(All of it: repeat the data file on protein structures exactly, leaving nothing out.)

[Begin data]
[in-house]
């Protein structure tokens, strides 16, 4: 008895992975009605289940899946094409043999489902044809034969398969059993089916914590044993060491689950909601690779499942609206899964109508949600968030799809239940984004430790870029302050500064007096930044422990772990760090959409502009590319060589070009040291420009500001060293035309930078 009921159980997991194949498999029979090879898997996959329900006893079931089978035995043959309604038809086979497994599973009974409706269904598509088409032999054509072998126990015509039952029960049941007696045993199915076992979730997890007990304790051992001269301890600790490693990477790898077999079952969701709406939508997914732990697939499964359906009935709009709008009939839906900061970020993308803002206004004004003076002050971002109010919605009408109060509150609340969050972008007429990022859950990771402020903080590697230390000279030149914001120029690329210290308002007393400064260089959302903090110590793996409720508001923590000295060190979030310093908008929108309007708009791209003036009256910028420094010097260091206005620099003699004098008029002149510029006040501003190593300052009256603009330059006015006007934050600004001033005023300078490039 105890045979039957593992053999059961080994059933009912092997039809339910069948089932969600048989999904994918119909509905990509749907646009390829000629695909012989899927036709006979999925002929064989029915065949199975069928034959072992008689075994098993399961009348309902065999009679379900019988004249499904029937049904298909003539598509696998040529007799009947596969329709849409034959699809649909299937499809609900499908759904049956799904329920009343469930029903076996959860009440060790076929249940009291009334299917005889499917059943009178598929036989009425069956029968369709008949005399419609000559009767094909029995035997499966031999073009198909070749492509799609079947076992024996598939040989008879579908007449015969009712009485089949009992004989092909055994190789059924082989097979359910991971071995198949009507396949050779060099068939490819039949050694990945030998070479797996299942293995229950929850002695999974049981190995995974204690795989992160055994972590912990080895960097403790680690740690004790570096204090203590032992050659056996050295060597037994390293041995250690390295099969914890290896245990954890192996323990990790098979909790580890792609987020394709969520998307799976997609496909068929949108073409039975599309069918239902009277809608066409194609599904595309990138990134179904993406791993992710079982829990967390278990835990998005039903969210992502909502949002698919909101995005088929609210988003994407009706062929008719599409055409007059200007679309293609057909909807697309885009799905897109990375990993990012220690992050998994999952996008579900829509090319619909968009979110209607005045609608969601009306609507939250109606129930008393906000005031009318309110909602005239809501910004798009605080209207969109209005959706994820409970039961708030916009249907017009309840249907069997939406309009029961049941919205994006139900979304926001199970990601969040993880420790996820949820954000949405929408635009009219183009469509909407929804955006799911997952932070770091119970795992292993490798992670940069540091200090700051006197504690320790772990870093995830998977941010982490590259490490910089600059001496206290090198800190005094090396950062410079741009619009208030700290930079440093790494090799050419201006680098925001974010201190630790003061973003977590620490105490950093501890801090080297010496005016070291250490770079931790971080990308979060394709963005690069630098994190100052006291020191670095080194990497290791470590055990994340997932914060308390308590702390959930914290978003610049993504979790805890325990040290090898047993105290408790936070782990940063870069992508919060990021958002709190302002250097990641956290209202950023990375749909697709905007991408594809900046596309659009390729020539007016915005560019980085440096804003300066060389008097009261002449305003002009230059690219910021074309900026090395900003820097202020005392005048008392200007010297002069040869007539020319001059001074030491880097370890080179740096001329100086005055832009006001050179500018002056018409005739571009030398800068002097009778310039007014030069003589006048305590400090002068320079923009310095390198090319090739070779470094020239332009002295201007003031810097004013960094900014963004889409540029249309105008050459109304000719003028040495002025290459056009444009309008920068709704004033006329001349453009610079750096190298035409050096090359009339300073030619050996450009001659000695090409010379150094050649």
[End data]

[in-house]
């Protein structure tokens, strides 16, 4: 008895992975009605289940899946094409043999489902044809034969398969059993089916914590044993060491689950909601690779499942609206899964109508949600968030799809239940984004430790870029302050500064007096930044422990772990760090959409502009590319060589070009040291420009500001060293035309930078 009921159980997991194949498999029979090879898997996959329900006893079931089978035995043959309604038809086979497994599973009974409706269904598509088409032999054509072998126990015509039952029960049941007696045993199915076992979730997890007990304790051992001269301890600790490693990477790898077999079952969701709406939508997914732990697939499964359906009935709009709008009939839906900061970020993308803002206004004004003076002050971002109010919605009408109060509150609340969050972008007429990022859950990771402020903080590697230390000279030149914001120029690329210290308002007393400064260089959302903090110590793996409720508001923590000295060190979030310093908008929108309007708009791209003036009256910028420094010097260091206005620099003699004098008029002149510029006040501003190593300052009256603009330059006015006007934050600004001033005023300078490039 105890045979039957593992053999059961080994059933009912092997039809339910069948089932969600048989999904994918119909509905990509749907646009390829000629695909012989899927036709006979999925002929064989029915065949199975069928034959072992008689075994098993399961009348309902065999009679379900019988004249499904029937049904298909003539598509696998040529007799009947596969329709849409034959699809649909299937499809609900499908759904049956799904329920009343469930029903076996959860009440060790076929249940009291009334299917005889499917059943009178598929036989009425069956029968369709008949005399419609000559009767094909029995035997499966031999073009198909070749492509799609079947076992024996598939040989008879579908007449015969009712009485089949009992004989092909055994190789059924082989097979359910991971071995198949009507396949050779060099068939490819039949050694990945030998070479797996299942293995229950929850002695999974049981190995995974204690795989992160055994972590912990080895960097403790680690740690004790570096204090203590032992050659056996050295060597037994390293041995250690390295099969914890290896245990954890192996323990990790098979909790580890792609987020394709969520998307799976997609496909068929949108073409039975599309069918239902009277809608066409194609599904595309990138990134179904993406791993992710079982829990967390278990835990998005039903969210992502909502949002698919909101995005088929609210988003994407009706062929008719599409055409007059200007679309293609057909909807697309885009799905897109990375990993990012220690992050998994999952996008579900829509090319619909968009979110209607005045609608969601009306609507939250109606129930008393906000005031009318309110909602005239809501910004798009605080209207969109209005959706994820409970039961708030916009249907017009309840249907069997939406309009029961049941919205994006139900979304926001199970990601969040993880420790996820949820954000949405929408635009009219183009469509909407929804955006799911997952932070770091119970795992292993490798992670940069540091200090700051006197504690320790772990870093995830998977941010982490590259490490910089600059001496206290090198800190005094090396950062410079741009619009208030700290930079440093790494090799050419201006680098925001974010201190630790003061973003977590620490105490950093501890801090080297010496005016070291250490770079931790971080990308979060394709963005690069630098994190100052006291020191670095080194990497290791470590055990994340997932914060308390308590702390959930914290978003610049993504979790805890325990040290090898047993105290408790936070782990940063870069992508919060990021958002709190302002250097990641956290209202950023990375749909697709905007991408594809900046596309659009390729020539007016915005560019980085440096804003300066060389008097009261002449305003002009230059690219910021074309900026090395900003820097202020005392005048008392200007010297002069040869007539020319001059001074030491880097370890080179740096001329100086005055832009006001050179500018002056018409005739571009030398800068002097009778310039007014030069003589006048305590400090002068320079923009310095390198090319090739070779470094020239332009002295201007003031810097004013960094900014963004889409540029249309105008050459109304000719003028040495002025290459056009444009309008920068709704004033006329001349453009610079750096190298035409050096090359009339300073030619050996450009001659000695090409010379150094050649």